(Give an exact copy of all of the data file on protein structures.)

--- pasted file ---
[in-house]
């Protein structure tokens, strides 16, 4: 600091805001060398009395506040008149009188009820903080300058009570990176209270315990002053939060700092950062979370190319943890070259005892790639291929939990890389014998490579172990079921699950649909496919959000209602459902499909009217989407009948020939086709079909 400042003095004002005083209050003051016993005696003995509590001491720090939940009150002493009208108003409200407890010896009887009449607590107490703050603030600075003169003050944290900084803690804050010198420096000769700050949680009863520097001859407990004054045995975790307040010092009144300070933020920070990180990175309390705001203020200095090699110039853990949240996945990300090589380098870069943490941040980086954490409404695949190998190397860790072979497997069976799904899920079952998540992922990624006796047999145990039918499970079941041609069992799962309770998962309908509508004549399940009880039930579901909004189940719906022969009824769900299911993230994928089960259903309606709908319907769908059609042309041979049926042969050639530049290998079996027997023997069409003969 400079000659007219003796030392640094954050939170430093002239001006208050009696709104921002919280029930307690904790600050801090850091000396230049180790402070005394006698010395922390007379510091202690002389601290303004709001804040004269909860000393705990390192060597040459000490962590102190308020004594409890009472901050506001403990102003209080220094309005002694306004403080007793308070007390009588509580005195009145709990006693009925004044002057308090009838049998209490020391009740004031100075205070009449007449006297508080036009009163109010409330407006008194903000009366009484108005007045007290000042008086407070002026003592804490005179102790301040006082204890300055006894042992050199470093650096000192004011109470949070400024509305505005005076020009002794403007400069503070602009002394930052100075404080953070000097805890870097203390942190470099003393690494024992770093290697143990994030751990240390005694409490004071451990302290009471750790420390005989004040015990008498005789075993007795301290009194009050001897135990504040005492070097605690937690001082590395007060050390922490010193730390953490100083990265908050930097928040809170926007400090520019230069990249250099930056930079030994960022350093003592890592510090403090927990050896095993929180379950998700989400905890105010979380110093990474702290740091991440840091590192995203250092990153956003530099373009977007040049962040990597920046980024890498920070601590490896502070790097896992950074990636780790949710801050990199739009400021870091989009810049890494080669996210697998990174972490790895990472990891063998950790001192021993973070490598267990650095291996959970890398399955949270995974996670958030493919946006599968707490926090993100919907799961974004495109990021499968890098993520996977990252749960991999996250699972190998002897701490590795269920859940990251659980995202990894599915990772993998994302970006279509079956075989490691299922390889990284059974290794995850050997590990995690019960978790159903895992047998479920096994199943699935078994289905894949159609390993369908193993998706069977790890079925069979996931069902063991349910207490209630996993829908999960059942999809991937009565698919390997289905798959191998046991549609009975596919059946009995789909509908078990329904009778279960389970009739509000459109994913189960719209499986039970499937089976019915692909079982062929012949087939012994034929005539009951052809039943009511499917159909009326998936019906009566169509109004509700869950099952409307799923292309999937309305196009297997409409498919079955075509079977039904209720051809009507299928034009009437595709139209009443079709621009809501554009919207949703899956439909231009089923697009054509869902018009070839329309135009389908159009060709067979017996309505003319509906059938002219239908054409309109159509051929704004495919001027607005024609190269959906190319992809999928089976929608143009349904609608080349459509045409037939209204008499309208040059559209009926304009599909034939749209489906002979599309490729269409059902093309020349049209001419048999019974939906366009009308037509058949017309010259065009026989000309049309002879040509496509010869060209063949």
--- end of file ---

[in-house]
């Protein structure tokens, strides 16, 4: 600091805001060398009395506040008149009188009820903080300058009570990176209270315990002053939060700092950062979370190319943890070259005892790639291929939990890389014998490579172990079921699950649909496919959000209602459902499909009217989407009948020939086709079909 400042003095004002005083209050003051016993005696003995509590001491720090939940009150002493009208108003409200407890010896009887009449607590107490703050603030600075003169003050944290900084803690804050010198420096000769700050949680009863520097001859407990004054045995975790307040010092009144300070933020920070990180990175309390705001203020200095090699110039853990949240996945990300090589380098870069943490941040980086954490409404695949190998190397860790072979497997069976799904899920079952998540992922990624006796047999145990039918499970079941041609069992799962309770998962309908509508004549399940009880039930579901909004189940719906022969009824769900299911993230994928089960259903309606709908319907769908059609042309041979049926042969050639530049290998079996027997023997069409003969 400079000659007219003796030392640094954050939170430093002239001006208050009696709104921002919280029930307690904790600050801090850091000396230049180790402070005394006698010395922390007379510091202690002389601290303004709001804040004269909860000393705990390192060597040459000490962590102190308020004594409890009472901050506001403990102003209080220094309005002694306004403080007793308070007390009588509580005195009145709990006693009925004044002057308090009838049998209490020391009740004031100075205070009449007449006297508080036009009163109010409330407006008194903000009366009484108005007045007290000042008086407070002026003592804490005179102790301040006082204890300055006894042992050199470093650096000192004011109470949070400024509305505005005076020009002794403007400069503070602009002394930052100075404080953070000097805890870097203390942190470099003393690494024992770093290697143990994030751990240390005694409490004071451990302290009471750790420390005989004040015990008498005789075993007795301290009194009050001897135990504040005492070097605690937690001082590395007060050390922490010193730390953490100083990265908050930097928040809170926007400090520019230069990249250099930056930079030994960022350093003592890592510090403090927990050896095993929180379950998700989400905890105010979380110093990474702290740091991440840091590192995203250092990153956003530099373009977007040049962040990597920046980024890498920070601590490896502070790097896992950074990636780790949710801050990199739009400021870091989009810049890494080669996210697998990174972490790895990472990891063998950790001192021993973070490598267990650095291996959970890398399955949270995974996670958030493919946006599968707490926090993100919907799961974004495109990021499968890098993520996977990252749960991999996250699972190998002897701490590795269920859940990251659980995202990894599915990772993998994302970006279509079956075989490691299922390889990284059974290794995850050997590990995690019960978790159903895992047998479920096994199943699935078994289905894949159609390993369908193993998706069977790890079925069979996931069902063991349910207490209630996993829908999960059942999809991937009565698919390997289905798959191998046991549609009975596919059946009995789909509908078990329904009778279960389970009739509000459109994913189960719209499986039970499937089976019915692909079982062929012949087939012994034929005539009951052809039943009511499917159909009326998936019906009566169509109004509700869950099952409307799923292309999937309305196009297997409409498919079955075509079977039904209720051809009507299928034009009437595709139209009443079709621009809501554009919207949703899956439909231009089923697009054509869902018009070839329309135009389908159009060709067979017996309505003319509906059938002219239908054409309109159509051929704004495919001027607005024609190269959906190319992809999928089976929608143009349904609608080349459509045409037939209204008499309208040059559209009926304009599909034939749209489906002979599309490729269409059902093309020349049209001419048999019974939906366009009308037509058949017309010259065009026989000309049309002879040509496509010869060209063949």